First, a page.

Progressive Osseous Heteroplasia
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NORD is very grateful to Frederick S. Kaplan, MD, Isaac & Rose Nassau Professor of Orthopaedic Molecular Medicine; Chief, Division of Orthopaedic Molecular Medicine and Director, Center for Research in FOP & Related Disorders, The Perelman School of Medicine at The University of Pennsylvania and Eileen M. Shore, PhD, Cali/Weldon Professor of FOP Research, Departments of Orthopaedic Surgery and Genetics, and Co-Director, Center for Research in FOP & Related Disorders, The Perelman School of Medicine at The University of Pennsylvania, for assistance in the preparation of this report.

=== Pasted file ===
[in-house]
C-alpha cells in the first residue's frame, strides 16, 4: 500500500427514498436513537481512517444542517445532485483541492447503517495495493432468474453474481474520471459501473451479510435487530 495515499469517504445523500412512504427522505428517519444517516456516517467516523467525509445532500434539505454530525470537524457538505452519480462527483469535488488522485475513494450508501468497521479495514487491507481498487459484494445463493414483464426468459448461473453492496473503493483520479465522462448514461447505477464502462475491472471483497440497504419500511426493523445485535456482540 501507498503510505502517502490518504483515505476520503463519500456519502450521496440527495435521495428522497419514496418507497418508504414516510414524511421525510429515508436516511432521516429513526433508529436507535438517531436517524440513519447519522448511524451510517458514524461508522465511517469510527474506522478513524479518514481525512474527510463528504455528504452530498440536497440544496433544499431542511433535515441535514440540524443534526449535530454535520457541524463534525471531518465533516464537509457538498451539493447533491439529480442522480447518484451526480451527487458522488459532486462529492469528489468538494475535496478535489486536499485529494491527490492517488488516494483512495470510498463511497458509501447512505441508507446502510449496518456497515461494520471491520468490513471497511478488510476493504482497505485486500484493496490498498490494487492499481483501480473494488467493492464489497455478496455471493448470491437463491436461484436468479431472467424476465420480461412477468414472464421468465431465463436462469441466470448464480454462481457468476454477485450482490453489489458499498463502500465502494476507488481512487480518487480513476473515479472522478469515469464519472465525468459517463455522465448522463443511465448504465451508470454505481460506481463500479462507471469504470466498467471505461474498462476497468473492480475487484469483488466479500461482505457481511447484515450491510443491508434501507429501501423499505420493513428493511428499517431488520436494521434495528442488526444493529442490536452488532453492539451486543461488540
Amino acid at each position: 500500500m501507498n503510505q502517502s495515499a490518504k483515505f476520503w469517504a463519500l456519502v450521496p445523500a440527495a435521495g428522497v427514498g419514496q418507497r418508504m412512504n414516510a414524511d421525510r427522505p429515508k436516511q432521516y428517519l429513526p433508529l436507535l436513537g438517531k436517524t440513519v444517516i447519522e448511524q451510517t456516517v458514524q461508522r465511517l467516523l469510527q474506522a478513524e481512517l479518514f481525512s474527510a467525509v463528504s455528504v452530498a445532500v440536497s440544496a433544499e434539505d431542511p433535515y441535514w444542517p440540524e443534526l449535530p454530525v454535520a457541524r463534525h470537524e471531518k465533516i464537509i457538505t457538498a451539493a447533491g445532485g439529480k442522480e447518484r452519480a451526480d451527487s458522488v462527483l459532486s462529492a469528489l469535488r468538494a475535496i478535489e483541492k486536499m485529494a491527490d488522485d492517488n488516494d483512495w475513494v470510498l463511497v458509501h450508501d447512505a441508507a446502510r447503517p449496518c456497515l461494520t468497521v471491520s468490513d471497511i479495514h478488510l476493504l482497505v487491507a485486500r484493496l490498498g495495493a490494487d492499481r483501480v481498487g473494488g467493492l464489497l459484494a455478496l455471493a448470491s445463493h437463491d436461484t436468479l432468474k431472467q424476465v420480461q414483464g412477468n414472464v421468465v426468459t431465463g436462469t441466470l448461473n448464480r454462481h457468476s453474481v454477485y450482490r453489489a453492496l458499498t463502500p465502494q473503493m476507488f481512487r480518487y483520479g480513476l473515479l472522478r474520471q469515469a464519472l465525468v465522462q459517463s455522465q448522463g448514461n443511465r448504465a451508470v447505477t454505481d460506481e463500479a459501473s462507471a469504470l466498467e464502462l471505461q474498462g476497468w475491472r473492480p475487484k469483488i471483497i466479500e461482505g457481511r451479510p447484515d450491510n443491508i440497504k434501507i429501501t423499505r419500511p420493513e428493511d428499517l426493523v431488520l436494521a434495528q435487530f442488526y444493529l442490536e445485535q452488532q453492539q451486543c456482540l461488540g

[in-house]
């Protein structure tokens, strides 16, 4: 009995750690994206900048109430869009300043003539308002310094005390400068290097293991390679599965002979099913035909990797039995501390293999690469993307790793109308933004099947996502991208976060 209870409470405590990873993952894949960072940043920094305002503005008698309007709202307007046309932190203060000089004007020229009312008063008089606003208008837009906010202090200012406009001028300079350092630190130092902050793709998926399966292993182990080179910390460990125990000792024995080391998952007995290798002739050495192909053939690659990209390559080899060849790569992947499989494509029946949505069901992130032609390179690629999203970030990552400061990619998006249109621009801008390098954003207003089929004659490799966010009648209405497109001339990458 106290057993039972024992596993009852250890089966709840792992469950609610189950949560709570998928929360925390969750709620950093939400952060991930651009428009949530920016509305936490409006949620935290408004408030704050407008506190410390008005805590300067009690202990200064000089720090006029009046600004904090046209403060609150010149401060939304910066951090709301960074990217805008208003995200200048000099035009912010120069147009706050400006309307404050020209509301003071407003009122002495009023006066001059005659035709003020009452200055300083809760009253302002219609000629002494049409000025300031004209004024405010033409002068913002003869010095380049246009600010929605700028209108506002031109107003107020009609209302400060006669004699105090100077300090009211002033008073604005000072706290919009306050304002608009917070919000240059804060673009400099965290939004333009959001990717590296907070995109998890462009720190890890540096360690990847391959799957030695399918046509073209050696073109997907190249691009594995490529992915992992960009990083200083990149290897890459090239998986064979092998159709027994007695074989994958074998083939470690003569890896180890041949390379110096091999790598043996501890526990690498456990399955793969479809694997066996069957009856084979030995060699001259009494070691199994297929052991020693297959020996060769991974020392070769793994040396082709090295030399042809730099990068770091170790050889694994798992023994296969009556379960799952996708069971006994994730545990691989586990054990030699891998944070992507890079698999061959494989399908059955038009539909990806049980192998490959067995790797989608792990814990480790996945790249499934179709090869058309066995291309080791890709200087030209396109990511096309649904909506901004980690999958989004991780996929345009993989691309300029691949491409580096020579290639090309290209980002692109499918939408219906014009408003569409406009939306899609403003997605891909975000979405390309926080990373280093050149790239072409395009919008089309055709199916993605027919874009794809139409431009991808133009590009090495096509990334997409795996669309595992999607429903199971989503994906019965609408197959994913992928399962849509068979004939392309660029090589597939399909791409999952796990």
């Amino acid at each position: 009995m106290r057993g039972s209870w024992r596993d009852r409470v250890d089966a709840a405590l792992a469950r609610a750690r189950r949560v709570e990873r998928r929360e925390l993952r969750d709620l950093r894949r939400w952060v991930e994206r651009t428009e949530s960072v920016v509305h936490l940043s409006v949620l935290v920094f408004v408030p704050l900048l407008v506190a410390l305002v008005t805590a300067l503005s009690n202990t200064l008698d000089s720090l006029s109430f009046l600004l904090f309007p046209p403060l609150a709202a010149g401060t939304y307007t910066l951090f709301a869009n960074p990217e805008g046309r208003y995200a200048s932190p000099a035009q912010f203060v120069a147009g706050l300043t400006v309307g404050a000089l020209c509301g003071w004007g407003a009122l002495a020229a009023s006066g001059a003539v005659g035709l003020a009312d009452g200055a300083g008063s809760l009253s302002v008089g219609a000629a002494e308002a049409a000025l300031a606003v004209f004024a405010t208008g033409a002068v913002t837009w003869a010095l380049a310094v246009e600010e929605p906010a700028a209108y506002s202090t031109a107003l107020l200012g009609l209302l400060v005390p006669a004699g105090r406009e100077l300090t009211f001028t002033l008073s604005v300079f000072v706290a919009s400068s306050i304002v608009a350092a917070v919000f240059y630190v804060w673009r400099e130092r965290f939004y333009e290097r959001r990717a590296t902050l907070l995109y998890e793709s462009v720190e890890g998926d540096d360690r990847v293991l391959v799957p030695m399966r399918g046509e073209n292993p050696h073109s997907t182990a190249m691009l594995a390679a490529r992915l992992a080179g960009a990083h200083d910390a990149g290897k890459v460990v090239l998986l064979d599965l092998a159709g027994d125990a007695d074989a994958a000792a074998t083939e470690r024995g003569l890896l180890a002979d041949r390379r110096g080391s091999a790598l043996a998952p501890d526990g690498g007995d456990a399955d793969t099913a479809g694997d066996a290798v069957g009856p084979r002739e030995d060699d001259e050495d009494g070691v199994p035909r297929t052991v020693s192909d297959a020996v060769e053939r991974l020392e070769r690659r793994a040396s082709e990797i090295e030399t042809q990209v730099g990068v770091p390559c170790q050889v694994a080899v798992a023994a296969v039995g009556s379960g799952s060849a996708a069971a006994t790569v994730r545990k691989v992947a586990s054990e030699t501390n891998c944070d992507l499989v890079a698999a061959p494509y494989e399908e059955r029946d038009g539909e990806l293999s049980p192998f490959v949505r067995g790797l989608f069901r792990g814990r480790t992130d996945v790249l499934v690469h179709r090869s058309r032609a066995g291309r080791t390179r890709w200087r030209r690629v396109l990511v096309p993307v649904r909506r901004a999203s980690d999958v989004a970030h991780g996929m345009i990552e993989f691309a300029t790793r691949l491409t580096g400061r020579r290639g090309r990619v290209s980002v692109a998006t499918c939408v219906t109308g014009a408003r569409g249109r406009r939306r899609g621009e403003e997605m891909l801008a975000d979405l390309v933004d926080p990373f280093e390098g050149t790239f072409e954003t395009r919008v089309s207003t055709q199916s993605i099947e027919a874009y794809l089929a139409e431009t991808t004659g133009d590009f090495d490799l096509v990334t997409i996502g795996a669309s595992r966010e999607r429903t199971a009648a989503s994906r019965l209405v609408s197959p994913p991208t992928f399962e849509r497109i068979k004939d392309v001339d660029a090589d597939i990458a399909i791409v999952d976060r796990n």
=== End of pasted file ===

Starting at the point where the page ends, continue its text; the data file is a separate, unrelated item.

Synonyms of Progressive Osseous Heteroplasia
- No subdivisions found.
Progressive osseous heteroplasia (POH) is an extremely rare disorder characterized by abnormal development of bone in areas of the body where bone is not normally present (heterotopic ossification). The disorder first appears as areas of patchy bone formation (ossification) in the skin during infancy; heterotopic ossification progresses to involve superficial and deep connective tissues, areas of fat beneath the skin (subcutaneous fat), muscles, tendons, ligaments, and the sheets of fibrous tissue that envelop muscle (fascia). This abnormal formation of bone may restrict the movement of affected joints and/or hinder the growth of affected limbs. The course of the disease is unpredictable; some areas of the body may become severely affected while others may remain unaffected.
Progressive Osseous Heteroplasia Resources
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